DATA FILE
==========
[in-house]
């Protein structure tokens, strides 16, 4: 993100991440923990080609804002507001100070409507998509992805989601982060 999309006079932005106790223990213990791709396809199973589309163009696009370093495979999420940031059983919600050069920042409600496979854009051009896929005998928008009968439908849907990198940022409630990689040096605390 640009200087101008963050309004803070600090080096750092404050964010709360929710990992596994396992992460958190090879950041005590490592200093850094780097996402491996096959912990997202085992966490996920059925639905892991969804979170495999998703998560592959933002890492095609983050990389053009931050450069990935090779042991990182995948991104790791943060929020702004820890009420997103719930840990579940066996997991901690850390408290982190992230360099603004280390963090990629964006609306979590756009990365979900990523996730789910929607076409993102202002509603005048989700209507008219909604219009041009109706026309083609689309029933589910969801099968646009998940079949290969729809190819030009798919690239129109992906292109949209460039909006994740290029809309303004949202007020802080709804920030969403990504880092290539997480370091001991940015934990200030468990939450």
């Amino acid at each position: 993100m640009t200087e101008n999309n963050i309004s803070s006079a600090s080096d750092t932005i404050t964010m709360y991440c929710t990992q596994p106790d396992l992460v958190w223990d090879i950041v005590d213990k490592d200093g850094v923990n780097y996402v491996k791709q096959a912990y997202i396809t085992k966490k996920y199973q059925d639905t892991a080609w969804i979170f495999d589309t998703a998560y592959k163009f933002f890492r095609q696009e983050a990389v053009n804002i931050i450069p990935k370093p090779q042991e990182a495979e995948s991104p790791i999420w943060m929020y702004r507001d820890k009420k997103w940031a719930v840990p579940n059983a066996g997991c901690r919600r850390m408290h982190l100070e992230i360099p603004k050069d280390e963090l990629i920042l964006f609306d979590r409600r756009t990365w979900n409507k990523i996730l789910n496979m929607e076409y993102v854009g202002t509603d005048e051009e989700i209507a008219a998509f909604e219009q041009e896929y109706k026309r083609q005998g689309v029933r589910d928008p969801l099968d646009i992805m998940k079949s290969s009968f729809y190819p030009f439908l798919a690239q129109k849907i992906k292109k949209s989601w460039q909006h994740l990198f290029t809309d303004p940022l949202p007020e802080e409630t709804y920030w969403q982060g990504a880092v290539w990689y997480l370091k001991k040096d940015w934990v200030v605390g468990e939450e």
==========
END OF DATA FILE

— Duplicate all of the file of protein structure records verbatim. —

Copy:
[in-house]
């Protein structure tokens, strides 16, 4: 993100991440923990080609804002507001100070409507998509992805989601982060 999309006079932005106790223990213990791709396809199973589309163009696009370093495979999420940031059983919600050069920042409600496979854009051009896929005998928008009968439908849907990198940022409630990689040096605390 640009200087101008963050309004803070600090080096750092404050964010709360929710990992596994396992992460958190090879950041005590490592200093850094780097996402491996096959912990997202085992966490996920059925639905892991969804979170495999998703998560592959933002890492095609983050990389053009931050450069990935090779042991990182995948991104790791943060929020702004820890009420997103719930840990579940066996997991901690850390408290982190992230360099603004280390963090990629964006609306979590756009990365979900990523996730789910929607076409993102202002509603005048989700209507008219909604219009041009109706026309083609689309029933589910969801099968646009998940079949290969729809190819030009798919690239129109992906292109949209460039909006994740290029809309303004949202007020802080709804920030969403990504880092290539997480370091001991940015934990200030468990939450």
């Amino acid at each position: 993100m640009t200087e101008n999309n963050i309004s803070s006079a600090s080096d750092t932005i404050t964010m709360y991440c929710t990992q596994p106790d396992l992460v958190w223990d090879i950041v005590d213990k490592d200093g850094v923990n780097y996402v491996k791709q096959a912990y997202i396809t085992k966490k996920y199973q059925d639905t892991a080609w969804i979170f495999d589309t998703a998560y592959k163009f933002f890492r095609q696009e983050a990389v053009n804002i931050i450069p990935k370093p090779q042991e990182a495979e995948s991104p790791i999420w943060m929020y702004r507001d820890k009420k997103w940031a719930v840990p579940n059983a066996g997991c901690r919600r850390m408290h982190l100070e992230i360099p603004k050069d280390e963090l990629i920042l964006f609306d979590r409600r756009t990365w979900n409507k990523i996730l789910n496979m929607e076409y993102v854009g202002t509603d005048e051009e989700i209507a008219a998509f909604e219009q041009e896929y109706k026309r083609q005998g689309v029933r589910d928008p969801l099968d646009i992805m998940k079949s290969s009968f729809y190819p030009f439908l798919a690239q129109k849907i992906k292109k949209s989601w460039q909006h994740l990198f290029t809309d303004p940022l949202p007020e802080e409630t709804y920030w969403q982060g990504a880092v290539w990689y997480l370091k001991k040096d940015w934990v200030v605390g468990e939450e």